Lucas Goncalves, a minor, by and through his Guardian Ad Litem, Tony Goncalves, Plaintiff-Appellee,
Rady Children's Hospital San Diego; Does, 1 through 30, Inclusive, Defendants, and Blue Cross & Blue Shield of Massachusetts; Anthem Blue Cross Blue Shield of New Hampshire; Blue Cross of California, Movants-Appellants.
and Submitted November 7, 2016 Pasadena, California
from the United States District Court for the Southern
District of California Gonzalo P. Curiel, District Judge,
Presiding D.C. No. 3:14-cv-01774-GPC-BGS
Anthony F. Shelley (argued) and Dawn E. Murphy-Johnson,
Miller & Chevalier Chartered, Washington, D.C., for
Victoria E. Fuller (argued) and David Niddrie, Niddrie Addams
Fuller LLP, San Diego, California; Amy R. Martel and Cynthia
R. Chihak, Cynthia Chihak & Associates, San Diego,
California; for Plaintiff-Appellee.
M. Bronson, The Bronson Firm APC, San Diego, California;
David M. Arbogast, Arbogast Law, Playa Del Rey, California;
for Amicus Curiae Consumer Attorneys of California.
Before: Kim McLane Wardlaw and Jay S. Bybee, Circuit Judges,
and Robert Holmes Bell, [*] Senior District Judge.
panel reversed the district court's order remanding to
state court an action that had been removed to federal court
under the federal officer removal statute.
companies asserted a lien against the plaintiff's
putative future settlement proceeds in an ongoing California
state court medical negligence action. The plaintiff moved to
expunge the lien, which was asserted pursuant to a
subrogation clause in a Federal Employee Health Benefit Act
health insurance plan that the insurance companies
panel held that the insurance companies properly removed the
action to federal court under the federal officer removal
statute, 28 U.S.C. § 1442(a)(1). The panel concluded
that the insurance companies were a "person" within
the meaning of the statute. Agreeing with the Eighth Circuit,
the panel held that the insurance companies' actions
seeking subrogation from the plaintiff by pursuing a lien
were "actions under" a federal officer because the
insurance companies administered the FEHBA health insurance
plan on behalf of the Office of Personnel Management. The
insurance companies' actions were causally connected to
the dispute over the validity of the lien. In addition, the
insurance companies had a colorable federal defense to the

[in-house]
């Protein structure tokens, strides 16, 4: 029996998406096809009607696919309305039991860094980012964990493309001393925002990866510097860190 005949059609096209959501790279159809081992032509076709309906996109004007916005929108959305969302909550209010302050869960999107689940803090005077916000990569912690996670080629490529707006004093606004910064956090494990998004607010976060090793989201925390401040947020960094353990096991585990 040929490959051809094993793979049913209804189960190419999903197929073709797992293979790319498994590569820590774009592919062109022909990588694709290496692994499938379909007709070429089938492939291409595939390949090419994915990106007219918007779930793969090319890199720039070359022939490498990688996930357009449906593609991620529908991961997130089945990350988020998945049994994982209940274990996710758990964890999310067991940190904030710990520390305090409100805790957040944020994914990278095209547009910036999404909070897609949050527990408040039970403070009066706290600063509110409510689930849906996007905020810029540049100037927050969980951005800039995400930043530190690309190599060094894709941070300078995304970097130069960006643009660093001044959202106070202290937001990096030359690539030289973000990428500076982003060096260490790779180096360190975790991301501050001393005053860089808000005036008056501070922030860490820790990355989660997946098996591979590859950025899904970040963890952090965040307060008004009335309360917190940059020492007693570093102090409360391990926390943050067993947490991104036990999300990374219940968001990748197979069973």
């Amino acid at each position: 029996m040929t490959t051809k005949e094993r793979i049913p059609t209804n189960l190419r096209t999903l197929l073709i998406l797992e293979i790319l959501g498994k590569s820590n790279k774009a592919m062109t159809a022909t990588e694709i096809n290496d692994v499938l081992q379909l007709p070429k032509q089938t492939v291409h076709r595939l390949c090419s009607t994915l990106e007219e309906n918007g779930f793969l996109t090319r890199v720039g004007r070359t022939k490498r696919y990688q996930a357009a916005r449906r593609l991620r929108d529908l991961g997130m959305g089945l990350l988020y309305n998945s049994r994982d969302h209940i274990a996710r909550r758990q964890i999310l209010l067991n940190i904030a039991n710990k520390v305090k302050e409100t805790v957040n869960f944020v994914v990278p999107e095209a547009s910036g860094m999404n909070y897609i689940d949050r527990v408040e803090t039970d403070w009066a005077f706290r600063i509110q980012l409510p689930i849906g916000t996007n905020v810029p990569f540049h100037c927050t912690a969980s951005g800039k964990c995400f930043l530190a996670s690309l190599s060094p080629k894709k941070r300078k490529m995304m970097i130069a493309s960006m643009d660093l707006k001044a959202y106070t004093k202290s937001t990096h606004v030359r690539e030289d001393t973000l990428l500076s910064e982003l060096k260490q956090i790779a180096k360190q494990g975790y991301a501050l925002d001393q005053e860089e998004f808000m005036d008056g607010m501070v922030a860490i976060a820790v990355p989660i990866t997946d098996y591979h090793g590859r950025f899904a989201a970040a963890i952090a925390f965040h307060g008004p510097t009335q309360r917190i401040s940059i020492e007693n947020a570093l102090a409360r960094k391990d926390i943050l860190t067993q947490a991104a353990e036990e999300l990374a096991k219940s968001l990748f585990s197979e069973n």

plaintiff's motion to expunge their lien-the defense that
California law is preempted by FEHBA's express preemption
provision. Finally, the insurance companies' motion to
expunge the lien was a "civil action" within the
meaning of the statute.
panel held that the probate exception to federal jurisdiction
did not apply. Agreeing with other circuits, the panel held
that following Marshall v. Marshall, 547 U.S. 293
(2006), the probate exception does not apply unless a federal
court is endeavoring to probate or annul a will, administer a
decedent's estate, or assume in rem jurisdiction over
property that is in the custody of a probate court.
panel held that the prior exclusive jurisdiction doctrine,
prohibiting federal and state courts from concurrently
exercising jurisdiction over the same res, also did not
Judge Wardlaw wrote that she would affirm the district
court's remand order on the ground that the prior
exclusive jurisdiction doctrine barred the exercise of
federal jurisdiction. She wrote that both the state and the
federal actions were at least quasi in rem because the
plaintiff's settlement funds formed the basis of both
SENIOR DISTRICT JUDGE
Cross Blue Shield of Massachusetts, Anthem Blue Cross Blue
Shield of New Hampshire, and Blue Cross of California
(collectively, "the Blues") asserted a lien against
Lucas Goncalves's putative future settlement proceeds in
an ongoing medical negligence action in California Superior
Court to satisfy a subrogation clause in a Federal Employee
Health Benefit Act ("FEHBA") health insurance plan
that the Blues administer. When Goncalves asked the Superior
Court to expunge the lien, the Blues removed the action to
federal court under the federal officer removal statute.
See 28 U.S.C. § 1442(a)(1). The district court